"Cheatin’" handily arrives in theaters at the same time that another adventurous animator with a handmade approach, Don Hertzfeldt, releases his latest innovative short film "World of Tomorrow" online. The colorful, expressionistic tale of a clone contacting the child who originated her genome and sharing details from a bleak feature epitomizes Hertzfeldt’s spectacular technique, which is at once bizarre, silly and moving. Viewed together, "World of Tomorrow" and "Cheatin’" deliver a fantastic contrast to the safer bets of mainstream animation — and implicitly challenge its creators to consider something different.

Grade: A-


"Cheatin’" opens Friday in New York with a national rollout to follow. It will be available on Vimeo On Demand starting April 21.

READ MORE: Watch: Wacky Teaser for Don Herztfedlt’s SXSW and Sundance-Winning ‘World of Tomorrow’

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Comments

Peter Debruge

Hey Bluefox, Not sure what standard Eric is using in calling it the "finest animated feature of 2015." Truth be told, Bill Plympton gave CHEATIN’ an Oscar-qualifying run at L.A.’s Downtown Independent Theater in August 2014, which means that the Academy (which has nominated him twice before in the shorts category) didn’t consider it to be among the top five toons of 2014. If you’re waiting for the Academy to give him his due, that means you’ll have to hold out at least until the next Bill Plympton movie. (For what it’s worth, he does have a segment in KAHLIL GIBRAN’S THE PROPHET, which stands a strong chance at awards recognition at year’s end — and which is, sorry Eric, a finer animated feature in a year for which I hold nothing but optimism.)

BlueFox94

The Oscars have nominated Miyazaki three times (giving him one statuette), Takahata once, Tomm Moore twice, Henry Selick once. The animation branch knows how to put an effort in nominated the right animation auteurs for the most part so far.

I think Bill Plympton ought to be due for an Oscar nomination for Best Animated Feature next winter.

Animation branch, you guys were able to bring Song of the Sea and The Tale of Princess Kaguya–two of last year’s best animated films—into the Oscar category this past winter. (Unfortunately, at the cost of the Lego Movie—the only viable candidate for 2014’s most defining animated film. But still, the two films you guys brought in compensated entirely for that loss.) Is it possible to do the same for Plympton this year?

I mean, what animated films are there this year that have any decent chance of awards attention?:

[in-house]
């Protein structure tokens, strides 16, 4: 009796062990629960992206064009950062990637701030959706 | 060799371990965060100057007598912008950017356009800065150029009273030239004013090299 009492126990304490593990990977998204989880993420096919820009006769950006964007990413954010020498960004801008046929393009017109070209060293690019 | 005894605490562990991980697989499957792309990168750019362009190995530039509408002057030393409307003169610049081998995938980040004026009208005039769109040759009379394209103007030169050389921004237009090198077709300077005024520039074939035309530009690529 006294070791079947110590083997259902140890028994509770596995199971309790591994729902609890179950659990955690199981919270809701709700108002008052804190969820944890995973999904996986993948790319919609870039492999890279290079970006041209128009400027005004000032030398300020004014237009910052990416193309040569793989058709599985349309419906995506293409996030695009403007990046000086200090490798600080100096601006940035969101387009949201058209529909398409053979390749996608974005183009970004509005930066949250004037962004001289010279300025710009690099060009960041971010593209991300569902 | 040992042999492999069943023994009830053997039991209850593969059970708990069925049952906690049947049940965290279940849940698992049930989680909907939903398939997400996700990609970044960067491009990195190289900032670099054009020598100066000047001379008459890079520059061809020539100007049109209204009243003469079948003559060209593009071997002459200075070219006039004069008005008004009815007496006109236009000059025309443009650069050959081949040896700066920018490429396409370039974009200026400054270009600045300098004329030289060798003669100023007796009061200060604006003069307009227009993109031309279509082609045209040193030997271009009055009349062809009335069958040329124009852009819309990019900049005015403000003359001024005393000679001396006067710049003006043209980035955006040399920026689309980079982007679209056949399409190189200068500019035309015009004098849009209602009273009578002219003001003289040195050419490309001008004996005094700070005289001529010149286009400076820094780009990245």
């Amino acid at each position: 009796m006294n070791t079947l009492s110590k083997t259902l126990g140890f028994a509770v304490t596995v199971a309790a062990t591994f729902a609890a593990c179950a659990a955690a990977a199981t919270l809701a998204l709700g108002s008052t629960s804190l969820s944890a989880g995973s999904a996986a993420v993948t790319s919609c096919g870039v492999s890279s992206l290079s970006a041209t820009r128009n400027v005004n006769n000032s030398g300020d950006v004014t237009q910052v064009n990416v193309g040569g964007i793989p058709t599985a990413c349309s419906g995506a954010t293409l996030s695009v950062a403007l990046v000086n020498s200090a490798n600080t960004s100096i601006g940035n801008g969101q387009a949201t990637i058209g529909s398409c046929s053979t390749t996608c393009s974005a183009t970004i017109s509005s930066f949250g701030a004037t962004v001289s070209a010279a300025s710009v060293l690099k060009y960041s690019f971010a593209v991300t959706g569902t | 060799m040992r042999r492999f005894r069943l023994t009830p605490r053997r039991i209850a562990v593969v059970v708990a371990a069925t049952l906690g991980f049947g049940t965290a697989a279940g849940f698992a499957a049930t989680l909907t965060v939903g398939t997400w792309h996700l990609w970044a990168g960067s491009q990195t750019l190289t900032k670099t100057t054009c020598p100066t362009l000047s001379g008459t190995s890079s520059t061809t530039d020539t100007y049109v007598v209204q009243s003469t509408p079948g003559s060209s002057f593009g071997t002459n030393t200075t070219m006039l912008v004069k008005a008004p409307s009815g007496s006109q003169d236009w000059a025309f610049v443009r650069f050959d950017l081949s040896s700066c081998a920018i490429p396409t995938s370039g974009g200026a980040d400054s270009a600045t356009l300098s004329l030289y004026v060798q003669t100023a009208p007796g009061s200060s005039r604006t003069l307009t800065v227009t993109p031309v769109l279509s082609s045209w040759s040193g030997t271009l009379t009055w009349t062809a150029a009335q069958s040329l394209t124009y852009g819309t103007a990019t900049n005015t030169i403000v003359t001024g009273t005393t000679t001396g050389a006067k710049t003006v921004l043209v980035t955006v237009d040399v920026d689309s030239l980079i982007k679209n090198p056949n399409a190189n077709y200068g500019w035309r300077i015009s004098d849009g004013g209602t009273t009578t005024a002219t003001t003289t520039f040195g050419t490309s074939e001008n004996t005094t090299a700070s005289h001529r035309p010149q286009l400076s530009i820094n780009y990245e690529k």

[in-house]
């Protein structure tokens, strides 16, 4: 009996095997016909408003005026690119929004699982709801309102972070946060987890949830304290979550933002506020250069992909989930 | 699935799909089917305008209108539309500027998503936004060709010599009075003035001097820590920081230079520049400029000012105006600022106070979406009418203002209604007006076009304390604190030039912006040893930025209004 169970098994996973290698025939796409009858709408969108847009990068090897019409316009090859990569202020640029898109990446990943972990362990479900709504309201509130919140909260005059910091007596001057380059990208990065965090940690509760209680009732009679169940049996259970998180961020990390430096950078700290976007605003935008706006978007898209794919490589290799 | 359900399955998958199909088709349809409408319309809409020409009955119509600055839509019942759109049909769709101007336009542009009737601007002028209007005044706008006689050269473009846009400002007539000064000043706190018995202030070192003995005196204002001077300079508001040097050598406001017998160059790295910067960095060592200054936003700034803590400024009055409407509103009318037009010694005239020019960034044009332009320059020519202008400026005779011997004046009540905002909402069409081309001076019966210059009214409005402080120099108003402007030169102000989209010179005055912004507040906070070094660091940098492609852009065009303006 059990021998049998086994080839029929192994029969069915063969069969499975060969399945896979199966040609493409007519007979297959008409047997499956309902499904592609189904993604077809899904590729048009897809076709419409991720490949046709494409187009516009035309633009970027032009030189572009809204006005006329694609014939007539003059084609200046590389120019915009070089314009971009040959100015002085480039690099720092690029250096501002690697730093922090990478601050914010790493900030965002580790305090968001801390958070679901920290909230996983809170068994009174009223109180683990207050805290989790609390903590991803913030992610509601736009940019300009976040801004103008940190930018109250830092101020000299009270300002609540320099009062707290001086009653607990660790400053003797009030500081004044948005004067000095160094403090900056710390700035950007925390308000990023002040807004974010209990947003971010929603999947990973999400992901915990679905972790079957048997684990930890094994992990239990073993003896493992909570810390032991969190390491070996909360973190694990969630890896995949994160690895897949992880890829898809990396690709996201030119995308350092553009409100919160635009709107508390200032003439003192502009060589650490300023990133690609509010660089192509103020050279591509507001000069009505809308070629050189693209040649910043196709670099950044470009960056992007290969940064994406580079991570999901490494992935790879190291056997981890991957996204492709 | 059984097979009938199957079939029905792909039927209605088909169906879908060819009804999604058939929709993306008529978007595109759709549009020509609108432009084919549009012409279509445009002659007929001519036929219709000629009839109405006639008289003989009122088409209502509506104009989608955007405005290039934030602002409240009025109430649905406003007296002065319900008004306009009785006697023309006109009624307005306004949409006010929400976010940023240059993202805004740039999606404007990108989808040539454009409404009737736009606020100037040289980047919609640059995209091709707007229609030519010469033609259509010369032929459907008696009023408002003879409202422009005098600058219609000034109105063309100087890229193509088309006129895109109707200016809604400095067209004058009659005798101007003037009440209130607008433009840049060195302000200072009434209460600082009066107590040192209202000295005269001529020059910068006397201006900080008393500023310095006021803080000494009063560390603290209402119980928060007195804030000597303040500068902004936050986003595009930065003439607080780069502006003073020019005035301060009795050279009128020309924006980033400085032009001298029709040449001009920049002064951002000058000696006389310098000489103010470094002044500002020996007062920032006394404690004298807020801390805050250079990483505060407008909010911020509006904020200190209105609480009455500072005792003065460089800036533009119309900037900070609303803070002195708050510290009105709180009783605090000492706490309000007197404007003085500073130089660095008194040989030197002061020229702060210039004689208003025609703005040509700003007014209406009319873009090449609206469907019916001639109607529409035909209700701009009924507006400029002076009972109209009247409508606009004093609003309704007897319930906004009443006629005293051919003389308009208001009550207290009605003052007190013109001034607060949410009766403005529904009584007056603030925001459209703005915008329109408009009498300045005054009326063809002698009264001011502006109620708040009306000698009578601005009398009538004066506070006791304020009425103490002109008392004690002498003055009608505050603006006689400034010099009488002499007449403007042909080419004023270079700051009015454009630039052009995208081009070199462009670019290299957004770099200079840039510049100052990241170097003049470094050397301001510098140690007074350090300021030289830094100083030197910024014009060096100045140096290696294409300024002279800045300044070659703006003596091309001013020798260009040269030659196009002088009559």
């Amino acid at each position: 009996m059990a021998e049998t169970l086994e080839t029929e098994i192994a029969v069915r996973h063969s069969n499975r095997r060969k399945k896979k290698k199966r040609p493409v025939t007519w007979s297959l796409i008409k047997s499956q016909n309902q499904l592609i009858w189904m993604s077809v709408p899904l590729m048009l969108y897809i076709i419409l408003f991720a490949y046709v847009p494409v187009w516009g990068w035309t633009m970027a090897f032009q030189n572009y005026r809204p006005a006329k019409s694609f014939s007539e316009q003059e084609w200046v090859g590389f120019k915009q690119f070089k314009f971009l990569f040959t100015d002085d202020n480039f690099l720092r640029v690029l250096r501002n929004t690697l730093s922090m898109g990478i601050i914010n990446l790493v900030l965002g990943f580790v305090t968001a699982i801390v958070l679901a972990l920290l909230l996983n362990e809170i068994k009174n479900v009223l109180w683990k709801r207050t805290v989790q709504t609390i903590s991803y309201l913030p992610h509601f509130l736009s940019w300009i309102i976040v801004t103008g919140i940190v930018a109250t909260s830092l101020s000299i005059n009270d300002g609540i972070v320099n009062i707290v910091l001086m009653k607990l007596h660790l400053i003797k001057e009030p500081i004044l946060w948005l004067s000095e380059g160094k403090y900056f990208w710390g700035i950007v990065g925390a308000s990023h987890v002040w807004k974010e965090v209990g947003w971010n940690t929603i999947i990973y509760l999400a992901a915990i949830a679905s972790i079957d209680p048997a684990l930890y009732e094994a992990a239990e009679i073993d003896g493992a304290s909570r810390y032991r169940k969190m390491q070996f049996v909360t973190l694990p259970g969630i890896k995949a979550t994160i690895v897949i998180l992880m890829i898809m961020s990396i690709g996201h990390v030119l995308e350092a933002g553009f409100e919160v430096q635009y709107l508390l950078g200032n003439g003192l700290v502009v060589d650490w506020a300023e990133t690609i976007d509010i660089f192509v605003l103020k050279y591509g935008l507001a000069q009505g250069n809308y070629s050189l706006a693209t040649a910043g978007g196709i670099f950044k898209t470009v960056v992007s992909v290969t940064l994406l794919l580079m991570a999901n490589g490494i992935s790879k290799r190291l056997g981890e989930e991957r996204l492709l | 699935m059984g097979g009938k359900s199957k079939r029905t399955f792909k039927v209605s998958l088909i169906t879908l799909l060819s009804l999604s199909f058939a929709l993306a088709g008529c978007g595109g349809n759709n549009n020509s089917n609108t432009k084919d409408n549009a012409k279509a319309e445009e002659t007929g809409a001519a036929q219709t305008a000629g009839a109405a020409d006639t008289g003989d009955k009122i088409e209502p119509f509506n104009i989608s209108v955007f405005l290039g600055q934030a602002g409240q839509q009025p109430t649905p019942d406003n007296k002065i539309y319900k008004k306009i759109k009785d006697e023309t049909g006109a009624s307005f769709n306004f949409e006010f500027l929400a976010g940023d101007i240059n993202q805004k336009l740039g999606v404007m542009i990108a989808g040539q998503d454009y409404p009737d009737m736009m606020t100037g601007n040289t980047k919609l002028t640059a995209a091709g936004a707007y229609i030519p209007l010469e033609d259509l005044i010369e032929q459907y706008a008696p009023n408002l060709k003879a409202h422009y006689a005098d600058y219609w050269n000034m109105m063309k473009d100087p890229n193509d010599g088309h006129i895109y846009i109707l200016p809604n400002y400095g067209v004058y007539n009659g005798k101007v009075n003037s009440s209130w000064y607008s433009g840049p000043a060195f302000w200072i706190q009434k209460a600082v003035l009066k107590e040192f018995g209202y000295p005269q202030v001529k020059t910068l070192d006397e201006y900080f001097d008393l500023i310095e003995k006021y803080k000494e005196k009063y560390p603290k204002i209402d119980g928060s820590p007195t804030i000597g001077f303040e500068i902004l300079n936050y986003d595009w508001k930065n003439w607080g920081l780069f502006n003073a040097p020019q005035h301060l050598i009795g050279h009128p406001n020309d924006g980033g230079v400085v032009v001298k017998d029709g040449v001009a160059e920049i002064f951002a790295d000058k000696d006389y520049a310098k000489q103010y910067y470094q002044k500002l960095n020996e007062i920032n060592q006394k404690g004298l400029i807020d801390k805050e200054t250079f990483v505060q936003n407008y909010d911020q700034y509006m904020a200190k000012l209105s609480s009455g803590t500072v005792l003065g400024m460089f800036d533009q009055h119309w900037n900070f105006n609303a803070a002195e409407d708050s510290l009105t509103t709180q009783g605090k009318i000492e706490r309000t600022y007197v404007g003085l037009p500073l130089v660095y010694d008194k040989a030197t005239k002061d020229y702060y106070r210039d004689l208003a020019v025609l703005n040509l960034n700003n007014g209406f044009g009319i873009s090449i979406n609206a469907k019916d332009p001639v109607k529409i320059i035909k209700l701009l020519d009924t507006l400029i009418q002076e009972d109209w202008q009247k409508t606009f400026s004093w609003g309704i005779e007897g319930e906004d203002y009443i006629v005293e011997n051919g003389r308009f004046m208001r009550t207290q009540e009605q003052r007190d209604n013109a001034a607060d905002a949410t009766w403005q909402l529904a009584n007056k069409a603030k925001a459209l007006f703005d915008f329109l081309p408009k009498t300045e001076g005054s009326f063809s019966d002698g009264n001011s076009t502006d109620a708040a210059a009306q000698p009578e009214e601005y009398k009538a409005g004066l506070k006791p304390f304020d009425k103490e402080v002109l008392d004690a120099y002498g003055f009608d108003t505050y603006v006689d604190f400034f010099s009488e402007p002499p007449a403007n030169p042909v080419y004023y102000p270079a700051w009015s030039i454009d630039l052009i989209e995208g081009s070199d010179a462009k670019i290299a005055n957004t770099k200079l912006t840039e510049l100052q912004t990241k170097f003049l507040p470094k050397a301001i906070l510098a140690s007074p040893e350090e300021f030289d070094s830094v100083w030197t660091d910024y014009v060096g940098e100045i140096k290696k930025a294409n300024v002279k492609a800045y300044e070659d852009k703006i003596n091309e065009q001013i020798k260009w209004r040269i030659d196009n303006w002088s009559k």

— Pixar has both Inside Out (inevitable Oscar nominee and likely winner) and (hopefully) The Good Dinosaur at Thanksgiving (though I can’t help but suspect that it might get pushed to next late spring).

— Disney (WDAS) is M.I.A. this year after winning two years in a row with Frozen and Big Hero 6. So…huge gaping hole to fill in there.

— Blue Sky has The Peanuts Movie, and based off the parody posters emulating those of The Grand Budapest Hotel, I think it’s going to be a great film and the only other different competition to Inside Out for Best Animated Feature.

— Based on the lack of critical positivity, Home won’t have a prayer come next winter for an Oscar nomination. The Croods, released around the same time two years ago, was a more colorful film and was better remembered (though at the expense of Monsters University when it came to the Oscars).

— Genndy Tartakovsky has a fair chance with Hotel Translyvania 2, although the surprsingly good first film didn’t exactly stretch past the Golden Globes when it came to awards recognition.

— Illumination had a fair showing with Despicable Me 2, though it had no shot at beating Frozen and was probably only nominated because it had a fairly high domestic box office take. I don’t think Minions will have that same outcome, even if those cute creatures are probably the main draw to the franchise.

— As for foreign fare, Mamoru Hosoda (of The Girl Who Leapt Through Time, Summer Wars, and Wolf Children) has a new film—The Boy & The Beast, but I know nothing about it and I doubt whether it will gain elibility here in the States when it hasn’t even been released in Japan yet. Studio Ghibli, now on their hiatus, has When Marnie Was There (which I have seen), but it’s a quiet film and I doubt that will help any small chance it has at awards attention, though it probably will be eligible for this upcoming Oscars. I can only say less for any other anime film. However, Mark Osborne has the best chance in my opinion—a French-produced take on The Little Prince, which has an astonishing cast and foreign flavor. Also, mixing up animation styles! I have high hopes for Kahlil Gibran’s The Prophet, but I don’t know if a GKIDS distribution will garner it eligibility for the upcoming award’s season.

— No chances for Strange Magic or the Ratchet & Clank film at all.

So, in terms of some early Oscar forecasting, these films have some prayer at gaining a nomination:

— Inside Out
— The Good Dinosaur (if its release is assured)
— The Peanuts Movie
— Minions
— Hotel Transylvania 2
— Cheatin’
— Le Petit Prince (The Little Prince) (for foreign flavor: French-produced, American-directed)
— When Marnie Was There (for foreign flavor, plus Studio Ghibli brand)

Yup. If that’s what quality animation will give us for 2015 and somehow the Academy finds enough eligible animated films to warrant a five-film Best Animated Feature category, then Plympton should get an Oscar nomination, if not for just his stature alone. ^_^

Any thoughts from you guys?